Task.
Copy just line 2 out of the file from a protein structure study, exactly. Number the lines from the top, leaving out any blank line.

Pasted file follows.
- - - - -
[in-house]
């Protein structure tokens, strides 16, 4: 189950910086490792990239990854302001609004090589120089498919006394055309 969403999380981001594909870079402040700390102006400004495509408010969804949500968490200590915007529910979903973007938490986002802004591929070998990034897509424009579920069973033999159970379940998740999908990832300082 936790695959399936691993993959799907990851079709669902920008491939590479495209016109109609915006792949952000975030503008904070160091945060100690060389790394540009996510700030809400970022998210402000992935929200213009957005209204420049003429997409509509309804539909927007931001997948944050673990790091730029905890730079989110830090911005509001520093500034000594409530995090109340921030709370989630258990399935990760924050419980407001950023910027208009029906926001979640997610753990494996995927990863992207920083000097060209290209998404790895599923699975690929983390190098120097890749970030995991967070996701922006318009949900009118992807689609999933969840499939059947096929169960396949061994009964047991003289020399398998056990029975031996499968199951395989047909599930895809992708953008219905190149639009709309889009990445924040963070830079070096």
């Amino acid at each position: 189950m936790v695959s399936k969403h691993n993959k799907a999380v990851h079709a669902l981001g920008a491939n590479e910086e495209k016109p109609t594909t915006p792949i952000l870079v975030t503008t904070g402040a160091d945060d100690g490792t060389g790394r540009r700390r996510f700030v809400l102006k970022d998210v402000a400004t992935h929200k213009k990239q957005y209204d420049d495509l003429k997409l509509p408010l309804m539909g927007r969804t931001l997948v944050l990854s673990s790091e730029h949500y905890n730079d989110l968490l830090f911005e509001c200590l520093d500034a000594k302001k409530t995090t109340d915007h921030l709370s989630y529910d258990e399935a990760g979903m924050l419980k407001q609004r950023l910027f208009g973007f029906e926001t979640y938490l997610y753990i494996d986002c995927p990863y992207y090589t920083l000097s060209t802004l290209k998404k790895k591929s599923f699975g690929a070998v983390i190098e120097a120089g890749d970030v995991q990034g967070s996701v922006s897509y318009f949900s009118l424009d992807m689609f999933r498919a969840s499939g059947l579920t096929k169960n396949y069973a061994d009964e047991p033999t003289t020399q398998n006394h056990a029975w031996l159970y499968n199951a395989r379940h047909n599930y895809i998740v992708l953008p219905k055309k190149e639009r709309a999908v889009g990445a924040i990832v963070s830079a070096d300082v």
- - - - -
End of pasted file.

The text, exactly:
């Protein structure tokens, strides 16, 4: 189950910086490792990239990854302001609004090589120089498919006394055309 969403999380981001594909870079402040700390102006400004495509408010969804949500968490200590915007529910979903973007938490986002802004591929070998990034897509424009579920069973033999159970379940998740999908990832300082 936790695959399936691993993959799907990851079709669902920008491939590479495209016109109609915006792949952000975030503008904070160091945060100690060389790394540009996510700030809400970022998210402000992935929200213009957005209204420049003429997409509509309804539909927007931001997948944050673990790091730029905890730079989110830090911005509001520093500034000594409530995090109340921030709370989630258990399935990760924050419980407001950023910027208009029906926001979640997610753990494996995927990863992207920083000097060209290209998404790895599923699975690929983390190098120097890749970030995991967070996701922006318009949900009118992807689609999933969840499939059947096929169960396949061994009964047991003289020399398998056990029975031996499968199951395989047909599930895809992708953008219905190149639009709309889009990445924040963070830079070096």